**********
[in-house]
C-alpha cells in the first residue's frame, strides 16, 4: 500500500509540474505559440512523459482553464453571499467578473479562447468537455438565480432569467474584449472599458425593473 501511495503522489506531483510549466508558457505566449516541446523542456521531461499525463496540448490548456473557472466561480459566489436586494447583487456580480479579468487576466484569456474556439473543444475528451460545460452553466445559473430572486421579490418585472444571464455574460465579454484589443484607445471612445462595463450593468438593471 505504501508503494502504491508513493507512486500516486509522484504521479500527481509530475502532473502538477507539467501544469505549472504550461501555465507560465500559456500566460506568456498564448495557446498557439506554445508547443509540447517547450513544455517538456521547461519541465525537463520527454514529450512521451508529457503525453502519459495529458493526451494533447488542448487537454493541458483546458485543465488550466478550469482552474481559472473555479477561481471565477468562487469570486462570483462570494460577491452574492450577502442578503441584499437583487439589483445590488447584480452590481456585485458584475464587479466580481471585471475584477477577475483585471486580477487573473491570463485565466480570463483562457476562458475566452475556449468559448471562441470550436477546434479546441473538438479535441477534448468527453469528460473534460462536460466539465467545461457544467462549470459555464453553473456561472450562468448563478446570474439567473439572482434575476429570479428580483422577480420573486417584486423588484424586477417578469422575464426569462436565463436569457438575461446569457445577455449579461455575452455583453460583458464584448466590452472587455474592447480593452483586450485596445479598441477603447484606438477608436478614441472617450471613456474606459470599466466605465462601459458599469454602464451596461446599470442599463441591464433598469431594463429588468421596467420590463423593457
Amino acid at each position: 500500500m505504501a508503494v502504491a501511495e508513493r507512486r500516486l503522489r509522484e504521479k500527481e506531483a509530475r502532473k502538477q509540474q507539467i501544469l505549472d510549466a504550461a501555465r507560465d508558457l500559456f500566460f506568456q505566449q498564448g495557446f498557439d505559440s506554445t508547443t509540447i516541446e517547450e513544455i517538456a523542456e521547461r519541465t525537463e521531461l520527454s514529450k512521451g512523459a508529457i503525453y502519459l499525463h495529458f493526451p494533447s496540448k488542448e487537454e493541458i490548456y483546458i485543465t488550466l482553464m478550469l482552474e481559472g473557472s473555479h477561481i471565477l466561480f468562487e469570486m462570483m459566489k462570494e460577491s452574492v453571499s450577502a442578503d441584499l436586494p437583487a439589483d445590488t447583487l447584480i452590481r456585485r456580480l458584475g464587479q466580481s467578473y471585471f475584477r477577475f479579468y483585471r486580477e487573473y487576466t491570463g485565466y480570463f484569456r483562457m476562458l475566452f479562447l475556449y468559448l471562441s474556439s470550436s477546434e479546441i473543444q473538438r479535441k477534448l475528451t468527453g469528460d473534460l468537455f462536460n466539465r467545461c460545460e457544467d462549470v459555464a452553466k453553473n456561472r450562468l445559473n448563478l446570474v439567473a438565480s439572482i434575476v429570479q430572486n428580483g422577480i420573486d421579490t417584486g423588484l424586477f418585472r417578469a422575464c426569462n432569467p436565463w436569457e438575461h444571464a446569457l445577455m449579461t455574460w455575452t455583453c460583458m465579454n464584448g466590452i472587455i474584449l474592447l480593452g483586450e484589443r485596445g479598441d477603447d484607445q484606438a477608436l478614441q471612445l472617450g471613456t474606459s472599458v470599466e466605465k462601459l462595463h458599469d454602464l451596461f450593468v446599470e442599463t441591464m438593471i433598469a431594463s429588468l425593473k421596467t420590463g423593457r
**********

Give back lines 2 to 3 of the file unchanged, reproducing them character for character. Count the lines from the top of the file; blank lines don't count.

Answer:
C-alpha cells in the first residue's frame, strides 16, 4: 500500500509540474505559440512523459482553464453571499467578473479562447468537455438565480432569467474584449472599458425593473 501511495503522489506531483510549466508558457505566449516541446523542456521531461499525463496540448490548456473557472466561480459566489436586494447583487456580480479579468487576466484569456474556439473543444475528451460545460452553466445559473430572486421579490418585472444571464455574460465579454484589443484607445471612445462595463450593468438593471 505504501508503494502504491508513493507512486500516486509522484504521479500527481509530475502532473502538477507539467501544469505549472504550461501555465507560465500559456500566460506568456498564448495557446498557439506554445508547443509540447517547450513544455517538456521547461519541465525537463520527454514529450512521451508529457503525453502519459495529458493526451494533447488542448487537454493541458483546458485543465488550466478550469482552474481559472473555479477561481471565477468562487469570486462570483462570494460577491452574492450577502442578503441584499437583487439589483445590488447584480452590481456585485458584475464587479466580481471585471475584477477577475483585471486580477487573473491570463485565466480570463483562457476562458475566452475556449468559448471562441470550436477546434479546441473538438479535441477534448468527453469528460473534460462536460466539465467545461457544467462549470459555464453553473456561472450562468448563478446570474439567473439572482434575476429570479428580483422577480420573486417584486423588484424586477417578469422575464426569462436565463436569457438575461446569457445577455449579461455575452455583453460583458464584448466590452472587455474592447480593452483586450485596445479598441477603447484606438477608436478614441472617450471613456474606459470599466466605465462601459458599469454602464451596461446599470442599463441591464433598469431594463429588468421596467420590463423593457
Amino acid at each position: 500500500m505504501a508503494v502504491a501511495e508513493r507512486r500516486l503522489r509522484e504521479k500527481e506531483a509530475r502532473k502538477q509540474q507539467i501544469l505549472d510549466a504550461a501555465r507560465d508558457l500559456f500566460f506568456q505566449q498564448g495557446f498557439d505559440s506554445t508547443t509540447i516541446e517547450e513544455i517538456a523542456e521547461r519541465t525537463e521531461l520527454s514529450k512521451g512523459a508529457i503525453y502519459l499525463h495529458f493526451p494533447s496540448k488542448e487537454e493541458i490548456y483546458i485543465t488550466l482553464m478550469l482552474e481559472g473557472s473555479h477561481i471565477l466561480f468562487e469570486m462570483m459566489k462570494e460577491s452574492v453571499s450577502a442578503d441584499l436586494p437583487a439589483d445590488t447583487l447584480i452590481r456585485r456580480l458584475g464587479q466580481s467578473y471585471f475584477r477577475f479579468y483585471r486580477e487573473y487576466t491570463g485565466y480570463f484569456r483562457m476562458l475566452f479562447l475556449y468559448l471562441s474556439s470550436s477546434e479546441i473543444q473538438r479535441k477534448l475528451t468527453g469528460d473534460l468537455f462536460n466539465r467545461c460545460e457544467d462549470v459555464a452553466k453553473n456561472r450562468l445559473n448563478l446570474v439567473a438565480s439572482i434575476v429570479q430572486n428580483g422577480i420573486d421579490t417584486g423588484l424586477f418585472r417578469a422575464c426569462n432569467p436565463w436569457e438575461h444571464a446569457l445577455m449579461t455574460w455575452t455583453c460583458m465579454n464584448g466590452i472587455i474584449l474592447l480593452g483586450e484589443r485596445g479598441d477603447d484607445q484606438a477608436l478614441q471612445l472617450g471613456t474606459s472599458v470599466e466605465k462601459l462595463h458599469d454602464l451596461f450593468v446599470e442599463t441591464m438593471i433598469a431594463s429588468l425593473k421596467t420590463g423593457r